LOUISVILLE, Ky. — Some restaurant owners in the Commonwealth say they are struggling to stay afloat.
What You Need To Know
- Celebrity chef Edward Lee says Kentucky restaurants are struggling
- Decrease in capacity and closures could force some restaurants to permanently close
- Independent Restaurant Coalition asking Congress for financial assistance
- Capacity needs to return to 50% for restaurants to function
It directly relates to the recent restrictions decreasing capacity and closures.
By fall, many restaurants say they could be facing permanent closure.
“Leisure and Hospitality Industry has counted for over 20 percent jobs loss in Kentucky,” said Edward Lee, the James Beard Award-winning chef with two restaurants in Louisville.
Lee has joined the Independent Restaurant Coalition, a grassroots group formed by chefs and independent restaurant owners in late March.
Lee says, while the most recent HEALS Act contains more PPP loans for restaurants, it’s just not enough.
That's why the restaurant industry is calling on Senator Mitch McConnell to include a $120 billion Independent Restaurant Revitalization Fund.
“As a restaurateur and someone who had seen my personal revenue drop by over 75 percent, right now we’re looking at basically having more debt and more loans is not going to solve the question or my restaurant inevitably closing in the next few months,” Lee said.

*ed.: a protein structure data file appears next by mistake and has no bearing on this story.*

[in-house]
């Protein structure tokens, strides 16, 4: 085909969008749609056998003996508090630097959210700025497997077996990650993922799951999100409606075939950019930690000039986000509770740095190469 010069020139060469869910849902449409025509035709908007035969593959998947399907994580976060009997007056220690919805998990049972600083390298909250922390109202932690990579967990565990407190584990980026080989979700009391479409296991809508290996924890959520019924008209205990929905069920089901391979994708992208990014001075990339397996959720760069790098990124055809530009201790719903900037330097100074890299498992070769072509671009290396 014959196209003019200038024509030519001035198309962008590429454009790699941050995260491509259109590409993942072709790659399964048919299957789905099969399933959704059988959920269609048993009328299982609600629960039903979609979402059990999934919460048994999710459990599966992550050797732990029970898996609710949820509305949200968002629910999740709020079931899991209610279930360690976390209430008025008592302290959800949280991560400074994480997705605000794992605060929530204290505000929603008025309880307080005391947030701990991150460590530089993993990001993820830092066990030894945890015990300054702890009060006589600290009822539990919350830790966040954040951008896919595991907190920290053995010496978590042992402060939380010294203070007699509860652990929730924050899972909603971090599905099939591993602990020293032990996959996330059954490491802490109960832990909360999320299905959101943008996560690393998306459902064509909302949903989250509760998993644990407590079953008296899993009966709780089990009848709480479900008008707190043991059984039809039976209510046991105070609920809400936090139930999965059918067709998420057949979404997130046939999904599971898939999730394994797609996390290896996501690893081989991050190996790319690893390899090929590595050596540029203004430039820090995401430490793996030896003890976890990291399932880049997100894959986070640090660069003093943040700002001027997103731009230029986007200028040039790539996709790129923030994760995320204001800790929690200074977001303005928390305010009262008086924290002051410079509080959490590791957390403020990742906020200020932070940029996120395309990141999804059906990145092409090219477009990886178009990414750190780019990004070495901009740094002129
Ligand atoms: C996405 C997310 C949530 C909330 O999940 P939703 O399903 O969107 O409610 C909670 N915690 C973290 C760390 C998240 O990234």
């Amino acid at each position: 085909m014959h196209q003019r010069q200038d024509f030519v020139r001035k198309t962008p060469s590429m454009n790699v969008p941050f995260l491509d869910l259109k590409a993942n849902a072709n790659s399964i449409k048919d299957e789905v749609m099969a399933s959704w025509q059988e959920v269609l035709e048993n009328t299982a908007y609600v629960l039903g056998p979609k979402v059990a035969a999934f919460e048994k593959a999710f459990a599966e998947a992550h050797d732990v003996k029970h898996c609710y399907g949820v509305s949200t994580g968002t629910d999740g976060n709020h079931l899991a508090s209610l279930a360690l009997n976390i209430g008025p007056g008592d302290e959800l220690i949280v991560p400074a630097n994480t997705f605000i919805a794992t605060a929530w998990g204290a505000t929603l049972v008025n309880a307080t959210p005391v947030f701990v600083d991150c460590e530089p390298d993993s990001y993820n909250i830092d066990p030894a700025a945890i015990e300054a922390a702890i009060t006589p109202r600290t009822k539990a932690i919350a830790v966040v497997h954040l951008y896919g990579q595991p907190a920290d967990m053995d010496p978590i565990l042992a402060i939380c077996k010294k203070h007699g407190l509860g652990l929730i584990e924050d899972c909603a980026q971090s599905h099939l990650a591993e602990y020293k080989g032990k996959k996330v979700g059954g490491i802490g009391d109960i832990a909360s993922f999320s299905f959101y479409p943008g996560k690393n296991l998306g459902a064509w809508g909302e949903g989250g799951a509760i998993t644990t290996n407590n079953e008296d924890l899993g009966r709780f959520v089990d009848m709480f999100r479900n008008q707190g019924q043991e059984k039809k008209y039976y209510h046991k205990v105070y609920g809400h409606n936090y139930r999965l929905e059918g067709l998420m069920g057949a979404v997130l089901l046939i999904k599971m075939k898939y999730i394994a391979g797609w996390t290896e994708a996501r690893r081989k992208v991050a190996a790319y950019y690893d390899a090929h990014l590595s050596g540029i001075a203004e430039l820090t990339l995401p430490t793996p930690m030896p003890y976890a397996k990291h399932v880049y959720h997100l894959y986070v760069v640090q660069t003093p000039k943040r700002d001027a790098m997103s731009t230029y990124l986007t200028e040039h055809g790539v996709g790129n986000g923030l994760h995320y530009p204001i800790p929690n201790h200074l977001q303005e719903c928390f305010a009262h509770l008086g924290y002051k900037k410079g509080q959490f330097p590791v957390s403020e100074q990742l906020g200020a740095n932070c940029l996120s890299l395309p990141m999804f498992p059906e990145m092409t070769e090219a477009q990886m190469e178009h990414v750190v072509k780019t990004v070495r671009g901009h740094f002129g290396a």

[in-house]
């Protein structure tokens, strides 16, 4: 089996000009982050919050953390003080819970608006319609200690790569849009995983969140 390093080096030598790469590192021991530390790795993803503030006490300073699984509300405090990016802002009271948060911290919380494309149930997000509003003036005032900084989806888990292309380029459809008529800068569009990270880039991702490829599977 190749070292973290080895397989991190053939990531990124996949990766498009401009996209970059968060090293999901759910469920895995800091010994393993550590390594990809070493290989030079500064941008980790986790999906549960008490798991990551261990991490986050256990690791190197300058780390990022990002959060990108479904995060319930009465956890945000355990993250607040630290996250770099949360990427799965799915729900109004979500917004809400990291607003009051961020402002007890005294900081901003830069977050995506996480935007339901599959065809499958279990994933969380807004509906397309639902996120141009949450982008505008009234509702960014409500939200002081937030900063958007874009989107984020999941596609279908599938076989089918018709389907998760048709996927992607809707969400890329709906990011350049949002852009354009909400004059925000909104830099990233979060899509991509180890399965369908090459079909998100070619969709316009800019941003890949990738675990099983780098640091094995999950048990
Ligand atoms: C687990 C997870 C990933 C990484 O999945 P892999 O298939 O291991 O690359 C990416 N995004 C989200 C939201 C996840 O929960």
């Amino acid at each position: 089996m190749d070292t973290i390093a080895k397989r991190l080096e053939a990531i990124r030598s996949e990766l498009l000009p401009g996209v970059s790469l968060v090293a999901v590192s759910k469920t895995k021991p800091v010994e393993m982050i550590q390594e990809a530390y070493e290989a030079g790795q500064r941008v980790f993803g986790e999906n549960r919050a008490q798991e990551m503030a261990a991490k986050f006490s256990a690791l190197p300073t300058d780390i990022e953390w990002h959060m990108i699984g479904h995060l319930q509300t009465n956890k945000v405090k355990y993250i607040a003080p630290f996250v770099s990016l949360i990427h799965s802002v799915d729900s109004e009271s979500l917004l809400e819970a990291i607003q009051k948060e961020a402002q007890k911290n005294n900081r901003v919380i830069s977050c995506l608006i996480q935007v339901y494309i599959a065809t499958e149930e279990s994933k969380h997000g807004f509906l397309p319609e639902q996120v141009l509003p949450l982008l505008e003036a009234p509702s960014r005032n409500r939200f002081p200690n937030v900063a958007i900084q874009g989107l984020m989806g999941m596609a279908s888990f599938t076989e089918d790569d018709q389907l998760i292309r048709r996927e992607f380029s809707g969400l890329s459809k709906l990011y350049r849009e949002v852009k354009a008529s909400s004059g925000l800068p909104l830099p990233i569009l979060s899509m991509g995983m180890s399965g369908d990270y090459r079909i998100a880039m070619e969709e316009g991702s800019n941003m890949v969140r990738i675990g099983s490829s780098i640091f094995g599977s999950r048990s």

Kentucky restaurant owners and advocates are urging Congress to pass this Restaurants Act and provide direct federal aid for independent restaurants and bars who could face mass permanent closures as the COVID-19 pandemic continues.
Lee says he needs at least 50 percent capacity to continue operating with lights on. At the moment in Kentucky capacity is at 25 percent.
“As a restaurant we are put in a very precarious situation and unfair situations where we are being asked to shut down and to be safe which is what we want to do both for ourselves and for our team members, for our customers, for everyone at hand but at the same we are given no aid,” Lee said.
He acknowledges that while the numbers for COVID-19 cases do spike when places open and reduce when their businesses close, he’s looking for a long term solution to survive the pandemic.
The bill has been introduced in Congress.
If passed, the funds would be made available to any business that is not part of a chain or franchise.